Interest in native species is growing across the tropics as reforestation of degraded lands becomes more widespread. In this study four tree species native to Panama - Cedrela odorata, Pachira quinata, Samanea saman, and Tabebuia rosea - were grown on rural farms at two dry tropical sites in Panama for up to five years. Survivorship and growth data at these "on-farm" trials are compared to data recorded from nearby experimental or "species selection" trial sites and evaluated in terms of soil fertility and management. Participant farmers were also asked about their interest in planting trees in general as well as their interest in 61 species grown in the species selection trial. Although, on-farm survivorship was variable and generally lower than that found on the species selection trial, one species (S. saman) experienced high and consistent survivorship. High survivorship combined with growth data from farms at both sites for this species suggests it would be a good candidate for extension projects working with rural farmers. Survivorship of other species appears more sensitive to farmer management and/or local site conditions. Generally lower growth on the Los Santos farms as compared to the species-selection trial is attributed to the lower soil fertility (plant available P) at the on-farm sites compared to the species selection trial. In contrast, only one species - P. quinata - had a growth variable found to be significantly lower between the on-farm and species selection trial sites in Rio Hato. C. odorata, P. quinata T. rosea can all be used in on-farm conditions with consideration to specific site and management conditions. By 2009, approximately 80% of the farmers planting trees still wished to participate in tree planting activities. All of the farmers no longer wishing to continue with the project expressed slow growth rates of trees as a principal reason. All but one of these farmers had growth rates for his/her trees markedly below those of the species selection trial nearby. Some farmers wishing to continue had very high mortality rates (>70% for all species), suggesting non-tangible benefits for participating in project activities. Other species that were not tested on-farm but grew well in the species-selection trials and were of interest to local farmers are discussed. As long as specific site and management conditions are carefully considered, data from species selection trials can be useful in informing tree planting projects with rural farmers; however, care should be taken to manage expectations. © 2010 Elsevier B.V. Source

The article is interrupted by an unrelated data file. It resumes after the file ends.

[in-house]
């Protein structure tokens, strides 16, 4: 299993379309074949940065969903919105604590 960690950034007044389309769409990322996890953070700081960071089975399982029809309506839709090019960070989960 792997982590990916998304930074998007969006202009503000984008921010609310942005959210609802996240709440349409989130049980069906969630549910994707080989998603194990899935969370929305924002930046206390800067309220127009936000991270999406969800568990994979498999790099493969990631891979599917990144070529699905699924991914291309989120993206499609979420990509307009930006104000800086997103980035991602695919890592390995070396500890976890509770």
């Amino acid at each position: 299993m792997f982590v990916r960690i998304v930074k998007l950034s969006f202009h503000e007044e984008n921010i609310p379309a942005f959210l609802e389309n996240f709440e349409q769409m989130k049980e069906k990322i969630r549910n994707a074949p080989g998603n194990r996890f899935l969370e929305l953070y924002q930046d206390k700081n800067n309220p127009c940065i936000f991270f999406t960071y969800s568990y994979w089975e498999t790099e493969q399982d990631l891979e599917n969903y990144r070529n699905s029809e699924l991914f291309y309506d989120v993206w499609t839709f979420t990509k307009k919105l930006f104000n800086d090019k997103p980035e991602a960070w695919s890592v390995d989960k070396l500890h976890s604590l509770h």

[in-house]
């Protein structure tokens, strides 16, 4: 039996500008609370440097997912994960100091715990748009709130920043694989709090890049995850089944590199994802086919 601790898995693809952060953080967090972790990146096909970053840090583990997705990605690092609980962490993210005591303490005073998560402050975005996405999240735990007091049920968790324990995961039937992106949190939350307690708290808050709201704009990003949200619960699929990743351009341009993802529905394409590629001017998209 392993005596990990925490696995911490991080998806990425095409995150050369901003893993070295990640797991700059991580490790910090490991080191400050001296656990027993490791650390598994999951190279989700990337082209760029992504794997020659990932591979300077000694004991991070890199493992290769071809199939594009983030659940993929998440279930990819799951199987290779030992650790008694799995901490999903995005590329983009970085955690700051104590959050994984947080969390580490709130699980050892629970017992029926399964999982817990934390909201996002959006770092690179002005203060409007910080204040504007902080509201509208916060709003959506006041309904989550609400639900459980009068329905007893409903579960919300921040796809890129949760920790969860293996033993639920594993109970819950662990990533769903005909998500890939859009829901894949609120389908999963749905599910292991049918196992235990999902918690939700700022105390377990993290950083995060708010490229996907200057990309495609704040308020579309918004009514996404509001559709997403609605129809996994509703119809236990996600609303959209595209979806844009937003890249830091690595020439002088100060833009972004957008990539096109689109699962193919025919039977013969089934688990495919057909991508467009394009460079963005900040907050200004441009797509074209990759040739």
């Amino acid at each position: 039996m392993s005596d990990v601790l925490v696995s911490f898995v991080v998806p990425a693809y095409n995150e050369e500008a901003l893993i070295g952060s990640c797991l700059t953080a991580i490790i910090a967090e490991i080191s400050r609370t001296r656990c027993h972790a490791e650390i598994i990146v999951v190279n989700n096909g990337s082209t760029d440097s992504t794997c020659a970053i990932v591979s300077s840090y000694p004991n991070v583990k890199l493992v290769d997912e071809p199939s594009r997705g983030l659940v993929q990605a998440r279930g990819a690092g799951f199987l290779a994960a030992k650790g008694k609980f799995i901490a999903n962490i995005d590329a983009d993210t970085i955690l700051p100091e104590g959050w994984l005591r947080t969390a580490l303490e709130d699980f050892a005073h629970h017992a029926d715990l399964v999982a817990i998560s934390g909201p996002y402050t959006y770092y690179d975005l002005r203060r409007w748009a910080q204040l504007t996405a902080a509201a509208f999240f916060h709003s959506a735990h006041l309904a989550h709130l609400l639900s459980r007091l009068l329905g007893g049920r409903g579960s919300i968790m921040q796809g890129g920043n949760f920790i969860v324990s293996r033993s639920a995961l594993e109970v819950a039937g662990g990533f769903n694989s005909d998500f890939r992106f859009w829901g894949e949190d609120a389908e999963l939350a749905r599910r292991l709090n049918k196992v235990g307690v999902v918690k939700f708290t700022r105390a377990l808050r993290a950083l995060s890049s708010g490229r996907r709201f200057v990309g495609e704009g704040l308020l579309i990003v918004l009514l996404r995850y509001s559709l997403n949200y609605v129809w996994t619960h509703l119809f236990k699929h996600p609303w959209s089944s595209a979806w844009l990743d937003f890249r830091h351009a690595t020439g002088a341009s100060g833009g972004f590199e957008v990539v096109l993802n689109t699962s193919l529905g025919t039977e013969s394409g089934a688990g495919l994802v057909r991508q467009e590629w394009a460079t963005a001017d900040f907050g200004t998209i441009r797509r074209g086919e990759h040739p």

Garen E.J.,Smithsonian Tropical Research Institute | Saltonstall K.,Smithsonian Tropical Research Institute | Ashton M.S.,The New School | Slusser J.L.,United States Peace Corps | And 2 more authors.
Forest Ecology and Management | Year: 2011

To examine the opportunities available for designing diverse tree planting and land restoration initiatives in agricultural landscapes that contain tropical dry forests, the tree planting and protecting practices of cattle ranchers and small-scale agriculturalists were examined in two study sites in rural Panama. Ninety-nine tree species were identified that they utilize, plant, or protect on their land, the majority of which are native to Panama. The farmers had diverse reasons for maintaining trees, including improving the environment, providing food and shade for cattle, and generating a source of wood for construction, furniture, and firewood. Most of the trees mentioned in the study provide multiple uses and values and the majority of farmers wanted to plant additional trees. Some differences in species preferences and motivations for planting and protecting trees were seen between sites, thereby suggesting that land restoration and tree planting projects should be site specific. Our data indicate that there are ample opportunities to increase native tree cover in our study sites and highlight the need to incorporate farmer input into project design, implementation, and evaluation as a necessary and continuous feature throughout projects. © 2010 Elsevier B.V. Source